Despite sustained economic challenges in Simbisa’s anchor market, Zimbabwe, the group managed a firm set of results for 1H20, reflecting strong growth, a resilient business model and diversification away from earnings concentration risk to the Group via the region.
Zimbabwe’s operating environment, characterized by currency devaluation, hyperinflationary pressures, frequent regulatory changes, and weakened consumer demand remained challenging. Customer counts fell 33% h/h and operating margin moderated downwards from 22.6% in prior comparable period to 20.4% in 1H20, however price adjustments led to a higher average spend ensuring sustained revenue growth.
Regional operations were promising showing customer count growth of 24% h/h however, revenue growth was relatively subdued as USD average spend declined due to currency devaluations across all regional markets against the previous period.
Navigating COVID-19 and the potential after-effects on QSR sector
The current COVID-19 pandemic has naturally impacted the QSR sector, especially proliferated by the national lockdown in anchor market, Zimbabwe and a curfew in critical regional market Kenya. Zimbabwe began a 21-day lock-down on 30 March 2020, which has been extended by a further 2 weeks; following this, stores will naturally experience reduced customer traffic and limited trading hours, putting pressure on customer counts, negatively affecting at least the remainder of H2 and dampening a recovery which had been observed in Q3.
We expect regional markets to have a similar experience as countries all around have been placed under lockdown or restricted business operating hours as governments comply with Word Health Organization’s (WHO) directive in efforts to manage the pandemic.
Naturally, we anticipate some reversal in the positive customer counts recorded in the region in H1 as well. In response, management has indicated that the focus, both in Zimbabwe and the region will shift to the delivery model (Dial-A-Delivery, DAD) – this will be a critical component of the group’s strategy going forward as we believe that even as COVID infection rates drop and lock-down measures ease, a culture of social distancing will purvey in the short to medium term. The delivery channel is a low-cost model while average spends on DAD come with higher margins than normal restaurant average spends which bodes well for the Group.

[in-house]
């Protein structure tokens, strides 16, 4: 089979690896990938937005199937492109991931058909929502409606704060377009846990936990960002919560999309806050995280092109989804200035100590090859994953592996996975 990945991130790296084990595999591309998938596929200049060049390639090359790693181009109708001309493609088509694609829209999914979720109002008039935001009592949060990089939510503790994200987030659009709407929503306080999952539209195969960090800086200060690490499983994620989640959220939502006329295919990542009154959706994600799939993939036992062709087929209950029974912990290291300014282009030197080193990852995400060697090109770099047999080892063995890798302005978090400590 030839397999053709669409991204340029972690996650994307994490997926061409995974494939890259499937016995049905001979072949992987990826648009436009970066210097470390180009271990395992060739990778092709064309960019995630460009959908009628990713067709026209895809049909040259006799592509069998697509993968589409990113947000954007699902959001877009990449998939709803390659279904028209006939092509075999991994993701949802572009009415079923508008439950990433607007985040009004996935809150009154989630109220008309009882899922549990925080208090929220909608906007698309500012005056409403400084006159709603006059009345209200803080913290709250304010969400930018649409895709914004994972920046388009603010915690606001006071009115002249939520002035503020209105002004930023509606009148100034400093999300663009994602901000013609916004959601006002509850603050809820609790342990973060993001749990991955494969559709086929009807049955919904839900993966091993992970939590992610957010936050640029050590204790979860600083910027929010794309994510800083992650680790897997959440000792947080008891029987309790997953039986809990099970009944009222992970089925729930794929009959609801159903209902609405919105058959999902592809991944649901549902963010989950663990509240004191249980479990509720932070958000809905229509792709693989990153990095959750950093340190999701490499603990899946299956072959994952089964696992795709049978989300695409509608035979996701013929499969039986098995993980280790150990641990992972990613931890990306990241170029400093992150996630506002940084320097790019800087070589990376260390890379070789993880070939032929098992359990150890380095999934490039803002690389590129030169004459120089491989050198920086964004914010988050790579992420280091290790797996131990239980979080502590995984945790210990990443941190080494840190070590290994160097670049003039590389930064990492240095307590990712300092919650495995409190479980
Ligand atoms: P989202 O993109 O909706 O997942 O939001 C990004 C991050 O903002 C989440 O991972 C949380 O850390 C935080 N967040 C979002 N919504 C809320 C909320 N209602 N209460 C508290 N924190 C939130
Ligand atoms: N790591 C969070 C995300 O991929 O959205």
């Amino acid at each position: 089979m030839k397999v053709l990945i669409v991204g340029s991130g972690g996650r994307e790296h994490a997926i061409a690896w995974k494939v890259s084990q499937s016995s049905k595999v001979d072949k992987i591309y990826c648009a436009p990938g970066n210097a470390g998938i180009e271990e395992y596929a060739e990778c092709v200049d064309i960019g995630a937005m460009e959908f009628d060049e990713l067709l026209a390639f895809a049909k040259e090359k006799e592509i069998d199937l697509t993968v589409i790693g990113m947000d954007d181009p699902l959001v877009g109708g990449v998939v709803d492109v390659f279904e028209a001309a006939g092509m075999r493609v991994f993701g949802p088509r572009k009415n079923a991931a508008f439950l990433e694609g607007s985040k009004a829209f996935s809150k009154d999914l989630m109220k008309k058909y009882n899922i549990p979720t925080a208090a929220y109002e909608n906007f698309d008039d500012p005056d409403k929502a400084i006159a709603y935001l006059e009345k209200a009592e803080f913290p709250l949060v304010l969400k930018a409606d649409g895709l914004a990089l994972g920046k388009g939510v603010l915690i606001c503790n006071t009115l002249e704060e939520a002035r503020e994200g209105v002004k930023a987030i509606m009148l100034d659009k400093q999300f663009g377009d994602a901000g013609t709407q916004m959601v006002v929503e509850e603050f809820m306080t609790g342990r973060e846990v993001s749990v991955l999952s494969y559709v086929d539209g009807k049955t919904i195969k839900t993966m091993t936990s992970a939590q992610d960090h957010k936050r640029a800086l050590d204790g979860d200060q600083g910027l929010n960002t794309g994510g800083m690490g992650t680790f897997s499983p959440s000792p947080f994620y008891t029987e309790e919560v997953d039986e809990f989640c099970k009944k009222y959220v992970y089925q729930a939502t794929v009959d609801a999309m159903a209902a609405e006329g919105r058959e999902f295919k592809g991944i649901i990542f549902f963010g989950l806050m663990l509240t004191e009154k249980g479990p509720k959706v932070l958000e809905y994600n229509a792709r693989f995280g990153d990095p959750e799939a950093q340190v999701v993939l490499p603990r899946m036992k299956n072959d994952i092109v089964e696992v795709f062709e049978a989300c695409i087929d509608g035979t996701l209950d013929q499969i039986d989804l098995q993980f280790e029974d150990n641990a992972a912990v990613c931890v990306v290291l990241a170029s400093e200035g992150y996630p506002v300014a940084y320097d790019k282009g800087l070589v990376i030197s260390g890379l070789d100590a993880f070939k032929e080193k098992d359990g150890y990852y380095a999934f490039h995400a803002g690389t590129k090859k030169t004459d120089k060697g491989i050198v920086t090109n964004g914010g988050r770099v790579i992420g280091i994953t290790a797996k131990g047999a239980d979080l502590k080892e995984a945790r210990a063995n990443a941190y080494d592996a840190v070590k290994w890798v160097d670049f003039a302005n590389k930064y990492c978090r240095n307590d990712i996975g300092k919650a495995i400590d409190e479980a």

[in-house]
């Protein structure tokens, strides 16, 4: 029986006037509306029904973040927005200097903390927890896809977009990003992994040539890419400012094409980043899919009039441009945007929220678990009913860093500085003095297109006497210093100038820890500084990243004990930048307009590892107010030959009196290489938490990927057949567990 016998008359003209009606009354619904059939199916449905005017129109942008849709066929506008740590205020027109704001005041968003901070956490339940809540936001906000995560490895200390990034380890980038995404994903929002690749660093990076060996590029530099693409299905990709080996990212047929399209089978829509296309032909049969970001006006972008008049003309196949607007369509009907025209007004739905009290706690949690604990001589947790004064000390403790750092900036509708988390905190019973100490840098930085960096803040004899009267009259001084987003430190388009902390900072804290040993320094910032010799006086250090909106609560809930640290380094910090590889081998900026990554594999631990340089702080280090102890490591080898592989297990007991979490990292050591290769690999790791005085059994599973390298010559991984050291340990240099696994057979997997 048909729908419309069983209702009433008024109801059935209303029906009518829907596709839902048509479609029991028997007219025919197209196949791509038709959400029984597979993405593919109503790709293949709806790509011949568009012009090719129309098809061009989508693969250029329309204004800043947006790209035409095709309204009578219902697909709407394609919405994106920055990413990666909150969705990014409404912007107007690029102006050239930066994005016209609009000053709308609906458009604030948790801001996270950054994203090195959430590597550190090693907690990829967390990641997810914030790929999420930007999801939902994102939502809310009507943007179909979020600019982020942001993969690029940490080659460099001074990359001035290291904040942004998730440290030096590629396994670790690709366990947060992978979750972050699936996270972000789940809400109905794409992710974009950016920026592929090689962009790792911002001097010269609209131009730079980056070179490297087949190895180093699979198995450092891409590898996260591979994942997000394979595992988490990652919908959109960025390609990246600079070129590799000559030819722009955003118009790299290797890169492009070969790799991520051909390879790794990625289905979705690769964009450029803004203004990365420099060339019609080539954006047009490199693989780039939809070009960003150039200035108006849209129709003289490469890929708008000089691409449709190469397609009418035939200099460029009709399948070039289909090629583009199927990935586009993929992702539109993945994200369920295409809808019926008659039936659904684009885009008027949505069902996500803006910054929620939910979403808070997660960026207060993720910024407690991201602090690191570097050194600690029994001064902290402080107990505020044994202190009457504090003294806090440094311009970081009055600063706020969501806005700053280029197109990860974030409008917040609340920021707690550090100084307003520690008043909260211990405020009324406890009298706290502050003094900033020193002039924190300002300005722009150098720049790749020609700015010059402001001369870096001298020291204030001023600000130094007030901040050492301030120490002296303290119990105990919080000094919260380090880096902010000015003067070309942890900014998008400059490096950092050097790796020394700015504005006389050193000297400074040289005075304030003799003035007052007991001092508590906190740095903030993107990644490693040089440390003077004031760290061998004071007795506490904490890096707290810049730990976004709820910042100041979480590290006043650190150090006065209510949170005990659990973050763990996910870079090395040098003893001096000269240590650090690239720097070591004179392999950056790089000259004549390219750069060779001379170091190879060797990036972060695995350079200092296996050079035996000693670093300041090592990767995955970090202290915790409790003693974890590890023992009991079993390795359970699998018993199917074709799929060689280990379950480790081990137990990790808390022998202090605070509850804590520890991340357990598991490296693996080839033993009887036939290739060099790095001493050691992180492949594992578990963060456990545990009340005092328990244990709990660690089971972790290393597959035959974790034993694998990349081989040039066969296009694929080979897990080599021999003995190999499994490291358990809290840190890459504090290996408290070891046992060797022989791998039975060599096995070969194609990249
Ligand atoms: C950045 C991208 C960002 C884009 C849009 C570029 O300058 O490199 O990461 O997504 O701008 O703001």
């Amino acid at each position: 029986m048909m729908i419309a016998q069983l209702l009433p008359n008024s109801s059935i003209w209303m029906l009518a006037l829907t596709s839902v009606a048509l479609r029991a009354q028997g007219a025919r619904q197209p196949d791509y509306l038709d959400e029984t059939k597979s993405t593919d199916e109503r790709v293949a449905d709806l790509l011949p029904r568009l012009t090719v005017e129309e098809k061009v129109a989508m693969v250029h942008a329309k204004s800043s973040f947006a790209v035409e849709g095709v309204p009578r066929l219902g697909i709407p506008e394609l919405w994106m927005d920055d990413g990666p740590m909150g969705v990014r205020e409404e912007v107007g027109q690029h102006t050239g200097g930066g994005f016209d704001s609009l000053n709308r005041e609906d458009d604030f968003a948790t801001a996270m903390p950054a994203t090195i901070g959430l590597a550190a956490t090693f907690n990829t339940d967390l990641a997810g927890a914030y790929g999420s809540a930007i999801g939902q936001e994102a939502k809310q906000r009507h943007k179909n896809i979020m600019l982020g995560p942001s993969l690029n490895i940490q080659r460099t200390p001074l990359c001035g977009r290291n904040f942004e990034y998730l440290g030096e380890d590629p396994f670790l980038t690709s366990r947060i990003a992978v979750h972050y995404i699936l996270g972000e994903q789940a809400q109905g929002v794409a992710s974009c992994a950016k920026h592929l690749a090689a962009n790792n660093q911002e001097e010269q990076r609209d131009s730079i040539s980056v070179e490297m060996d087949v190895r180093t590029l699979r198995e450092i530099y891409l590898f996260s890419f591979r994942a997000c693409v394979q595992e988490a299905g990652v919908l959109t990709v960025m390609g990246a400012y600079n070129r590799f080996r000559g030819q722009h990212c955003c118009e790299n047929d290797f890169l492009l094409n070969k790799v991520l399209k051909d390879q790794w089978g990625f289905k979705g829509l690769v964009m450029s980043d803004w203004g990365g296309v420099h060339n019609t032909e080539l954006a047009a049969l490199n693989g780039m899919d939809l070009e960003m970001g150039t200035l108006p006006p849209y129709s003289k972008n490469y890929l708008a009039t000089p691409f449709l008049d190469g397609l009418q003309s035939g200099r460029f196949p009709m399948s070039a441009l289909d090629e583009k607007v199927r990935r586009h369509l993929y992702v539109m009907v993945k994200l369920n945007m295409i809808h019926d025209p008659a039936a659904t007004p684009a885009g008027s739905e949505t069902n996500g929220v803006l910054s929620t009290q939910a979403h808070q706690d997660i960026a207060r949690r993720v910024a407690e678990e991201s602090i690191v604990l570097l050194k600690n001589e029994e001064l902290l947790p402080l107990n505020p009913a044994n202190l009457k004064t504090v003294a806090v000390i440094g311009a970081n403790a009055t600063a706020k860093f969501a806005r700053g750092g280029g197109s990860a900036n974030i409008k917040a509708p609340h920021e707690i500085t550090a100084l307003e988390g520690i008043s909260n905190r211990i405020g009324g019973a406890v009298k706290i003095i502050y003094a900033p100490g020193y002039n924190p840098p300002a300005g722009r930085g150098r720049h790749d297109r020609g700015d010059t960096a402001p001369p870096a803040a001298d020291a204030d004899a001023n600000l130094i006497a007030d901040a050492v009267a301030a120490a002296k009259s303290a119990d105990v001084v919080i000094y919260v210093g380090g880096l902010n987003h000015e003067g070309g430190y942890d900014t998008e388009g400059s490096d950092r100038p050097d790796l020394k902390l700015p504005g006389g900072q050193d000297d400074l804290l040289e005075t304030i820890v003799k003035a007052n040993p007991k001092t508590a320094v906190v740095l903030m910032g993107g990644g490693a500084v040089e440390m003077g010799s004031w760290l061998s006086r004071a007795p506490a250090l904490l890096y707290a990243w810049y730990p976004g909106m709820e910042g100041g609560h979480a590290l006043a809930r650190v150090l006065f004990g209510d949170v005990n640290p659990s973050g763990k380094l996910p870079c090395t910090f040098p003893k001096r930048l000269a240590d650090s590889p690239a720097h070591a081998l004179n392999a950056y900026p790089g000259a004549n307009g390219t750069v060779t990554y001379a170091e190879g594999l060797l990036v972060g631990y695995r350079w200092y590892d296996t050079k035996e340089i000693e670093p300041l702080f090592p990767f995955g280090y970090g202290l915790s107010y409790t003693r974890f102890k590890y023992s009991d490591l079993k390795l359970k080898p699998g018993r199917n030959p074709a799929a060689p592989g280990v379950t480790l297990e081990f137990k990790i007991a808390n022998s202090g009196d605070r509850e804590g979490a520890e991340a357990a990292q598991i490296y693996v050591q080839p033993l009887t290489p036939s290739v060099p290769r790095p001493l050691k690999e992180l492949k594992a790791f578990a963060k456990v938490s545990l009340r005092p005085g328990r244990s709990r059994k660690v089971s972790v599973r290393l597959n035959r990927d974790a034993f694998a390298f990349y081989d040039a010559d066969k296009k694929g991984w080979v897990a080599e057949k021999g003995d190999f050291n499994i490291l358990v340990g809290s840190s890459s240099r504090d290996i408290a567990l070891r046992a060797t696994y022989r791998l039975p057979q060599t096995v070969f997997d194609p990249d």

Simultaneously, the Group will focus on value offerings in Chicken Inn and Bakers Inn which are more tailored to the lower end of the pyramid particularly as disposable incomes come under further pressure and customers migrate towards more affordable meals. It is our view that currency instability will remain a continuous feature across the regional business as COVID impacts macro growth globally and Simbisa’s mainly commodity driven operating markets. We believe regional markets like Kenya will achieve economic recovery at a faster rate than Zimbabwe given less structural challenges and a higher base of per capita GDPs.
Boon on higher translation of USD earnings; Maintain BUY recommendation
We forecast Simbisa revenue at ZWL$2,206.6mn for FY20 up 464.64% y/y. We anticipate EBITDA to come in at ZWL$397.18mn to FY20 up 520.29% y/y. The EBITDA margin is forecast to increase to 18.3% from 16.4% in FY19 but weaken from 19.8% achieved in H1 as cost lags begin to narrow.
We foresee upside risk to our conservative estimates from foreign currency translation of region earnings at a more favourable interbank rate going forward, we have applied a rate of 25. We estimate that Simbisa trades at PER (+1) and EV/EBITDA (+1) multiples of 8.7x and 4.0x to 2020E, respectively; against comparable peers trading at PER (+1) and EV/EBITDA (+1) multiples of 21.5x and 13.2x, respectively.
Using a combination of multiples and a DCF valuation approach, we arrive at a target price of ZWL$5.26, which yields upside of 75.49%, thus we maintain coverage of Simbisa with a BUY recommendation.